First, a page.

Saturday, July 30, 2011

Guest Bloggers for Gen Con

During PaizoCon, I had a crack team of moles, burrowing deep into the loamy bosom of Paizo and sending me announcements and rumors by various means for posting.  It worked out great, but as Gen Con approached, I wondered if it might not be better to add two fellows from my circle who are going as blog contributors, so that they can post at their own pace, according to their own schedule.  Therefore, you will see Droz and Trin -- our two intrepid Gen Con correspondents -- added in the top right corner now, virtually crouching in wait for their chance to spring forth and regale us with Con news and views.  I cannot but help dream that they will snap pictures of Rone Barton at an embarrassing moment, tape drunken confessions from the industry's luminaries for download, and abscond with some fine Gygaxian relic for Ramblers to gawk at.  I owe them a big thank-you for volunteering to share their experience with us.  Have a great time, guys, and do us proud!

Friday, July 29, 2011

Why D&D Does Not Need a Comeliness Score

Don't hate me because I'm beautiful.

I recently had a thought relevant to the addition of Comeliness as an optional ability score for D&D (Unearthed Arcana 1985) and the subsequent rejection of that addition by the majority of the D&D tradition (2e - Pathfinder and the retro-clones, inclusive).*  Whatever your persuasion here, the impulses seem to fall out along distinguishing how attractive a character's looks are from Charisma, folding them into Charisma, or simply not giving looks a score and letting this be decided by the player, GM, or by dice rolls on a case-by-case basis.

I have concluded that aside from player freedom and the provision for individual tastes and circumstances by reaction (or skill) checks, there is a good reason for not having a Comeliness score.  My reason is derived from the light that evolutionary science shines on physical attractiveness and the completeness of the standard six ability scores as they stand.  If physical attraction is explainable in terms of the biological advantages of sexual reproduction, then attractive features (both physical and personality-wise) attract mates because they represent good genes to pass on. The PC's genes find expression in the ability scores: Strength, Dexterity, Constitution, Intelligence, Wisdom, and Charisma.  No one ability score, not even Charisma, can represent the total number of features that lead to sexual attraction.  In a nutshell, the reason D&D does not need a Comeliness score is because attraction realistically would be dependent on more than one attribute and a character's attributes are already accounted for by the six ability scores.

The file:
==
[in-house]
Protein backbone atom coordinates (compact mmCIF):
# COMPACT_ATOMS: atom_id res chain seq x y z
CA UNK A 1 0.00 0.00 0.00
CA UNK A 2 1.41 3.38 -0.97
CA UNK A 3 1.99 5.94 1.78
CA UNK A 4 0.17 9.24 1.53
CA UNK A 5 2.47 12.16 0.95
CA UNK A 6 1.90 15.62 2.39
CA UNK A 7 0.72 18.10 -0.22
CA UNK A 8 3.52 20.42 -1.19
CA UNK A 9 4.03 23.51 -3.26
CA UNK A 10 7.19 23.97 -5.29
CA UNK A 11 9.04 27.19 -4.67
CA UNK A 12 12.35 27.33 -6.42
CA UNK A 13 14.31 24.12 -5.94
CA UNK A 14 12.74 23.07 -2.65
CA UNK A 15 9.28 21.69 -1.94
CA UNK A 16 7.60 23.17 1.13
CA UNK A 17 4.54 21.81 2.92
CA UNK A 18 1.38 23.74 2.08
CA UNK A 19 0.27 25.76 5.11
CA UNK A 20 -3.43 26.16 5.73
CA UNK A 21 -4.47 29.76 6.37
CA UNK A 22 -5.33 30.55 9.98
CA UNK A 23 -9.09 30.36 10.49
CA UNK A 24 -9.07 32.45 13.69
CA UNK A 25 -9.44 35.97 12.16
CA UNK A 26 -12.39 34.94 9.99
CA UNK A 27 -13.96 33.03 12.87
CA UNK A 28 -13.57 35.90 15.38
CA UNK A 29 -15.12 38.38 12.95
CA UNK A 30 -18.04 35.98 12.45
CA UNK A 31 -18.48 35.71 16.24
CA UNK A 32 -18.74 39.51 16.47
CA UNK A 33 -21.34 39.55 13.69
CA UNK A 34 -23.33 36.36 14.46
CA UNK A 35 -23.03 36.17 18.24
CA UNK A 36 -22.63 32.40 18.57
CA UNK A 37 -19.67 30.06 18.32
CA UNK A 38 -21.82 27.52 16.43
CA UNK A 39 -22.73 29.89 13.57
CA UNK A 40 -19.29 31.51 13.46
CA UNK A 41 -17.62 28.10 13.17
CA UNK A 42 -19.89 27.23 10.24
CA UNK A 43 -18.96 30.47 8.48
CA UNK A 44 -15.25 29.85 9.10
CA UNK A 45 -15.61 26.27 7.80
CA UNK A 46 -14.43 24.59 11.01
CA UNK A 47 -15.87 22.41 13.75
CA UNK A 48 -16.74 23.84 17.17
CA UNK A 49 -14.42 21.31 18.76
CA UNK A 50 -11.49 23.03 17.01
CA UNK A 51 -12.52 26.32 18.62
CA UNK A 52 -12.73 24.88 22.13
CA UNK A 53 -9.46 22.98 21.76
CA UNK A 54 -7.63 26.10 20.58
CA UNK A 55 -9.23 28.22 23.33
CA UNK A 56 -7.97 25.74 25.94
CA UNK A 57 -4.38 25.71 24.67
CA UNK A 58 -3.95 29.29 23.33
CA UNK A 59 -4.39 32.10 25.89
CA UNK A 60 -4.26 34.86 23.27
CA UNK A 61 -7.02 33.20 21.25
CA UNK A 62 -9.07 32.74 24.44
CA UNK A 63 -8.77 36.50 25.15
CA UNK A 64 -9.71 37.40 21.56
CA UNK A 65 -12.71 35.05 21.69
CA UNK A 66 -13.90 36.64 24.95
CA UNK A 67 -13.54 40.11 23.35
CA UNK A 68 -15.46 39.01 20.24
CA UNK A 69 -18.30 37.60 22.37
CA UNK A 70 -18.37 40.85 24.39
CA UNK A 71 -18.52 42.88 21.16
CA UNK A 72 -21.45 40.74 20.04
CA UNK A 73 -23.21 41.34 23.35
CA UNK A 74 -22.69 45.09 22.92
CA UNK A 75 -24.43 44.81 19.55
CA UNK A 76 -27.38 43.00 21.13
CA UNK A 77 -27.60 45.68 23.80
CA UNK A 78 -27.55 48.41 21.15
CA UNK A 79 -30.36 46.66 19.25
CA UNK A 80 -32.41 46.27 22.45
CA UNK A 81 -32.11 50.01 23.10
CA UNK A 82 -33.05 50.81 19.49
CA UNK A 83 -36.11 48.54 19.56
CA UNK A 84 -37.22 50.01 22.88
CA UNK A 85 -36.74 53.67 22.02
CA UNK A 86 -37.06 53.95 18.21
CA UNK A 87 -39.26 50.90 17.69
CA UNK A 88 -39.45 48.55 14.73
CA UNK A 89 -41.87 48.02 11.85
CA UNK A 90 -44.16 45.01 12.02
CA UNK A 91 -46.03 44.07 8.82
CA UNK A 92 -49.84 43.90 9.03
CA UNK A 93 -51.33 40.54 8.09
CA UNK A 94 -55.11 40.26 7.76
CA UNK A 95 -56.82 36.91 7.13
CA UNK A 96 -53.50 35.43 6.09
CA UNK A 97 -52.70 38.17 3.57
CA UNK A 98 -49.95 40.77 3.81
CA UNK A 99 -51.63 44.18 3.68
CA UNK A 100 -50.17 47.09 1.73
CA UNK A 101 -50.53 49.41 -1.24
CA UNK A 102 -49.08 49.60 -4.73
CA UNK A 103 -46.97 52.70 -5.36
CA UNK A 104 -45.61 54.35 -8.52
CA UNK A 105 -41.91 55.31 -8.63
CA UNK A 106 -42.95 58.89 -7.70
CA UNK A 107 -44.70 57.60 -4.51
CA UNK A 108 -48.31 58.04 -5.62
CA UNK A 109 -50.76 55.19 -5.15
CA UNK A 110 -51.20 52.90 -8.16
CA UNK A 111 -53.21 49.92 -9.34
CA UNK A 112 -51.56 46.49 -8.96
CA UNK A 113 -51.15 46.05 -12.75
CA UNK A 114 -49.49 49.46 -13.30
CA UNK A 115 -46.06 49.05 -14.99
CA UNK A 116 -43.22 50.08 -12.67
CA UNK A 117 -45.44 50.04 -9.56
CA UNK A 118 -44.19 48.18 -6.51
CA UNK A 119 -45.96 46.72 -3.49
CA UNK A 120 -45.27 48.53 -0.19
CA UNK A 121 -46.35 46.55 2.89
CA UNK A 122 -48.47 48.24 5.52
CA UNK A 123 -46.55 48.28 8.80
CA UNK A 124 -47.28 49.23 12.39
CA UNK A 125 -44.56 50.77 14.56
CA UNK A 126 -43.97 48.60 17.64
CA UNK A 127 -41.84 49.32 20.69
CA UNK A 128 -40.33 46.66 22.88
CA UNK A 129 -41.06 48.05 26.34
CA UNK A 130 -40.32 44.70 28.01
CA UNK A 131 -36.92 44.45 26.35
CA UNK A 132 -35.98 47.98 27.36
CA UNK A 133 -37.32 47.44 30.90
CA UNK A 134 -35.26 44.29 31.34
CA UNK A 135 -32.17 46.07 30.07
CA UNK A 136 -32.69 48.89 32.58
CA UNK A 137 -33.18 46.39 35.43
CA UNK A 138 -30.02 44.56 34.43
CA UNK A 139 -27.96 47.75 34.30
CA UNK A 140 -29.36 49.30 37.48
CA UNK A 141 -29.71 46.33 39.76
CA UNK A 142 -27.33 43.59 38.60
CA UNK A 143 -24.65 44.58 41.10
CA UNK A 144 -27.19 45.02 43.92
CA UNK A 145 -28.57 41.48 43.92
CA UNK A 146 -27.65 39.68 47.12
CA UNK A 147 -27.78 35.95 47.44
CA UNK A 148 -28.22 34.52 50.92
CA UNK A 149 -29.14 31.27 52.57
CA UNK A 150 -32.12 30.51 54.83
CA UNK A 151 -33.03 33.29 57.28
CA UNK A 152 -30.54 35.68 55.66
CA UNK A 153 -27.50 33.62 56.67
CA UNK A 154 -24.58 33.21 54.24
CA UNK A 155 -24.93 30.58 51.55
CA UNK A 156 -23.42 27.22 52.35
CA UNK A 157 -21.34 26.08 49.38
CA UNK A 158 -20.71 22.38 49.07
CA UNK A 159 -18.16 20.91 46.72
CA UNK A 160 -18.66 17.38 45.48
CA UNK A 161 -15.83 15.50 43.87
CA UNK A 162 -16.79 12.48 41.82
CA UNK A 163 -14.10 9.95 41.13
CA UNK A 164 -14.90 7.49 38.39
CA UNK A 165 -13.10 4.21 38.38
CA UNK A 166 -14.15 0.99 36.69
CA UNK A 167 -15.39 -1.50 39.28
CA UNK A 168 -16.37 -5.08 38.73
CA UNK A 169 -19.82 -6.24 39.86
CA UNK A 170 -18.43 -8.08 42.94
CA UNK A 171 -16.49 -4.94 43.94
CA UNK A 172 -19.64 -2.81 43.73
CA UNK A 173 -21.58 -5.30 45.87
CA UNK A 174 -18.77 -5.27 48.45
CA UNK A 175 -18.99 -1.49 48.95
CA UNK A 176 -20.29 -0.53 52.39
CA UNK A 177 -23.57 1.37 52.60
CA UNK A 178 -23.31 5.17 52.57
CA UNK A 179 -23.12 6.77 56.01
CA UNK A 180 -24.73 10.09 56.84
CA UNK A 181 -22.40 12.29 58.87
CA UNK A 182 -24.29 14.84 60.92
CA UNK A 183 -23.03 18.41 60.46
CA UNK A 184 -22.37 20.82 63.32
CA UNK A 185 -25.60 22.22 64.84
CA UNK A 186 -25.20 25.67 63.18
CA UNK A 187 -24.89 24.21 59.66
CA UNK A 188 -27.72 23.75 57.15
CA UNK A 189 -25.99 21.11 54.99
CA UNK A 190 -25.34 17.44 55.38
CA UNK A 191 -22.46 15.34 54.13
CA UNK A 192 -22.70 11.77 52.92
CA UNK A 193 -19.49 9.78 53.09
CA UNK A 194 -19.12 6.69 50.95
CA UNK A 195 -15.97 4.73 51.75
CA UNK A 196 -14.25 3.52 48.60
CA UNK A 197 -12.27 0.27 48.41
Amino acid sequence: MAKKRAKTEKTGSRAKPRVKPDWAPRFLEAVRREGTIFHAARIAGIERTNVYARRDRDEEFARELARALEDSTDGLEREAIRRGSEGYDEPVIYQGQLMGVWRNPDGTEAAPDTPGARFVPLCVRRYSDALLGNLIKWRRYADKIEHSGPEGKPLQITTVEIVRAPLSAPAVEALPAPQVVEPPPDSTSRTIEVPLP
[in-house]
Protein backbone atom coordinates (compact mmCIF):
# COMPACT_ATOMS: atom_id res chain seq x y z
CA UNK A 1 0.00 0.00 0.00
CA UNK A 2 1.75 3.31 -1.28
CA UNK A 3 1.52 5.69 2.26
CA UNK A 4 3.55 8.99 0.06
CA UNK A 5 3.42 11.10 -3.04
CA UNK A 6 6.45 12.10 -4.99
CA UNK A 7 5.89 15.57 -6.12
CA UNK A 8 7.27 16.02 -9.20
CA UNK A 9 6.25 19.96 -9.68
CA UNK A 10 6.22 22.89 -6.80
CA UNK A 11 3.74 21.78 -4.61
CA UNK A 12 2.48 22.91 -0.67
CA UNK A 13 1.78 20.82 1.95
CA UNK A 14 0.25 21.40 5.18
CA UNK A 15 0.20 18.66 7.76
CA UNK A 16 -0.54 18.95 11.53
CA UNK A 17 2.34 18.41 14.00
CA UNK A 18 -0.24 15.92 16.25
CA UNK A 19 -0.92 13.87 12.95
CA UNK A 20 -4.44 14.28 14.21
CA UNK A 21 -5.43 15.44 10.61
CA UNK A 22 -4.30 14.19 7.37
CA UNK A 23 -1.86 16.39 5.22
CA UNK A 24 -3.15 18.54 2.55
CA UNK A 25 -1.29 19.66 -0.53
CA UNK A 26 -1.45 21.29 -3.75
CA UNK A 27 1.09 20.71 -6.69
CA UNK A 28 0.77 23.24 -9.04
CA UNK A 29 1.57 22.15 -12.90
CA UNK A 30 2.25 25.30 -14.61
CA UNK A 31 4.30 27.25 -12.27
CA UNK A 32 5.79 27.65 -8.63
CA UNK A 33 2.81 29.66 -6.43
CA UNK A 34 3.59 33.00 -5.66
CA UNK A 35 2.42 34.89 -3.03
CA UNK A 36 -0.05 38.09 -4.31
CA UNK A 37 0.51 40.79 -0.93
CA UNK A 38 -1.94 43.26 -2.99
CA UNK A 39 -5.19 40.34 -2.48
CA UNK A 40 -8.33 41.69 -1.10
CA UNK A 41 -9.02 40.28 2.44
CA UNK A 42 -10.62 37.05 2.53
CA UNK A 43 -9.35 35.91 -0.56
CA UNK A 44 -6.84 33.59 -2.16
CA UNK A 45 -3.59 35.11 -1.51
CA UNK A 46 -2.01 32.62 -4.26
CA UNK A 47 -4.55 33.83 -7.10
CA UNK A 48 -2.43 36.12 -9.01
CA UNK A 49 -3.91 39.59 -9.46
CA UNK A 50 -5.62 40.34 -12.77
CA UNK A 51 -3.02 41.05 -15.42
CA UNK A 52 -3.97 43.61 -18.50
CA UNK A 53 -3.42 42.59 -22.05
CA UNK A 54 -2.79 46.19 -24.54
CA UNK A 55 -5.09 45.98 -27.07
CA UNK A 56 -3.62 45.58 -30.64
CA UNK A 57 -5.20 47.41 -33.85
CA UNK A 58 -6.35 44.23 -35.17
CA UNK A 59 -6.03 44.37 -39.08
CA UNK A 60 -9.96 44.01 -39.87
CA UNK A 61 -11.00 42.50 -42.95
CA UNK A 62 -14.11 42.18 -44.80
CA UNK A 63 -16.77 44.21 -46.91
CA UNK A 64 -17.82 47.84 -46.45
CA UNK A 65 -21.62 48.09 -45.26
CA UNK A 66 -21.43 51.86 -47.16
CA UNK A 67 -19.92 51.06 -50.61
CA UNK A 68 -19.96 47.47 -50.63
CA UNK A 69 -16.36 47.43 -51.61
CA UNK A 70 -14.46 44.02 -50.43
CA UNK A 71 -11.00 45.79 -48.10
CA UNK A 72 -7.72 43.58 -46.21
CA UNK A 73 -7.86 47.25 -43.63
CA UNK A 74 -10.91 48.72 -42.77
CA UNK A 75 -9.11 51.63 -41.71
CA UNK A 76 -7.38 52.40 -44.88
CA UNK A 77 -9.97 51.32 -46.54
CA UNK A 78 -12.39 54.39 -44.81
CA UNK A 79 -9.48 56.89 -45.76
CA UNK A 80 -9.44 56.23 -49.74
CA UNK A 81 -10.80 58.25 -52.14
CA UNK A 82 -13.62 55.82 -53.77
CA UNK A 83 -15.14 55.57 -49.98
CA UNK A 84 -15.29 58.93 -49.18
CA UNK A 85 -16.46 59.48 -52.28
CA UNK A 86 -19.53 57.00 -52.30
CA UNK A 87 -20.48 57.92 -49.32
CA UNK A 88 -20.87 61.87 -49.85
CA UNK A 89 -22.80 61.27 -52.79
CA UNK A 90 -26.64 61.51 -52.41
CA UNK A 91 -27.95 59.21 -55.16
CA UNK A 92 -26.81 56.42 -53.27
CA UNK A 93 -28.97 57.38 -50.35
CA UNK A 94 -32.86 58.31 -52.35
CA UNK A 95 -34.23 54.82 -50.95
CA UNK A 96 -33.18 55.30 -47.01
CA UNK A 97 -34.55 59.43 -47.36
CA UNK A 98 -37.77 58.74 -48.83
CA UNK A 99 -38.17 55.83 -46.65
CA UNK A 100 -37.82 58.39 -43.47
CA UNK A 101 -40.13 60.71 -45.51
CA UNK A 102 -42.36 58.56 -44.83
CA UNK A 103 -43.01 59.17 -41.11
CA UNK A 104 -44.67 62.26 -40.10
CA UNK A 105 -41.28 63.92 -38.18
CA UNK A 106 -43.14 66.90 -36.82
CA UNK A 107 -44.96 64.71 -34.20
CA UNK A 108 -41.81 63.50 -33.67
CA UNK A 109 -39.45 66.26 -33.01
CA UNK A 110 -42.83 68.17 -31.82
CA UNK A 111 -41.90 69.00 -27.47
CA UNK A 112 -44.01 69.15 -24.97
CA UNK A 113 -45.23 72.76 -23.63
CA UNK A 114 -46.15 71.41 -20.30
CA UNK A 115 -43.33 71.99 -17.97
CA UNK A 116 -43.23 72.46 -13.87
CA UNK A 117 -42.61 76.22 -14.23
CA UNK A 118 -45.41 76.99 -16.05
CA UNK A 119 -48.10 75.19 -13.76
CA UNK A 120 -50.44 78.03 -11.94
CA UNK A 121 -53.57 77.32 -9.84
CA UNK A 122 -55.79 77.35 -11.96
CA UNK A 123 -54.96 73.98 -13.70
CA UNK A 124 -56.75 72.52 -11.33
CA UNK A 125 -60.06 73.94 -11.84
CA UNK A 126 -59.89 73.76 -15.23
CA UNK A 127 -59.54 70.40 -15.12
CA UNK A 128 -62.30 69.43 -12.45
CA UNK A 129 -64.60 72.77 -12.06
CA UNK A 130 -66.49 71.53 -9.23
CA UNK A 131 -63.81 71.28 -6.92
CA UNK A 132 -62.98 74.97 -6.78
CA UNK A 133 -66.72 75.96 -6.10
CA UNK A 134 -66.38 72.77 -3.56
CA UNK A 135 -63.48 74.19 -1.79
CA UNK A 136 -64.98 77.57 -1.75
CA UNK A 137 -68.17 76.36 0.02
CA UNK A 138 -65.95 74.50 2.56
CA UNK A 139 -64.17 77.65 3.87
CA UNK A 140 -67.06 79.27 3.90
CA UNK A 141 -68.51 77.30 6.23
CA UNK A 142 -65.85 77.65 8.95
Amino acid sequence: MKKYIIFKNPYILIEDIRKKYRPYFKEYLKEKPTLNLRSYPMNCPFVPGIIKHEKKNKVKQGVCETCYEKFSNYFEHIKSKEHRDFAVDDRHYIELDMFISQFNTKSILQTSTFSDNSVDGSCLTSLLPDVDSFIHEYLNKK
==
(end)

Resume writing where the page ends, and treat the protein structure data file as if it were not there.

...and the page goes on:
Therefore, if you run a game where determining attraction is desirable in role-play, one would need a formula for taking all the scores into account to arrive at a representation of a character's overall desirability.  Thinking about such formulas quickly gets into the realm of minutia.  Men and women may, for example, give different attributes different weight (I'm betting a woman with STR 25 is going to repulse rather than attract most men.)  This kind of thing will make a GM pull his hair out and is beyond the level of abstraction that the game system needs to both represent and run.  Further, GMs don't need to dictate how a player character's face is symmetrical or the healthy glow of skin or the hip-to-chest ratio or any such things.  Let players use their imagination and have their druthers.

To keep it simple, the GM needs a holistic abstraction if she wants to have a score that gives this element in the game a level of independence.  I'm suggesting therefore that the GM simply add the ability scores and note them on the reference card where she keeps the player's stats.  Below is a table that would allow for an attraction roll based on a character's overall attractiveness.  The columns to the left are for old style reaction rolls, those on the right for new style skill checks.  The GM and player then can interpret the rolls to fit the characters and the situation.

Ability Score Total 2d6 Reaction Roll Ability Score Total 1d20 Skill Check
18-23 -3 12-23 -4
24-35 -2 24-35 -3
36-53 -1 36-47 -2
54-77 0 48-59 -1
78-95 +1 60-71 0
96-107 +2 72-83 +1
108 +3 84-95 +2

96-107 +3

108-119 +4

As always, happy rolling!

*Aside from the (again, optional) rule in 2e Player's Options: Skills & Powers for an Appearance score.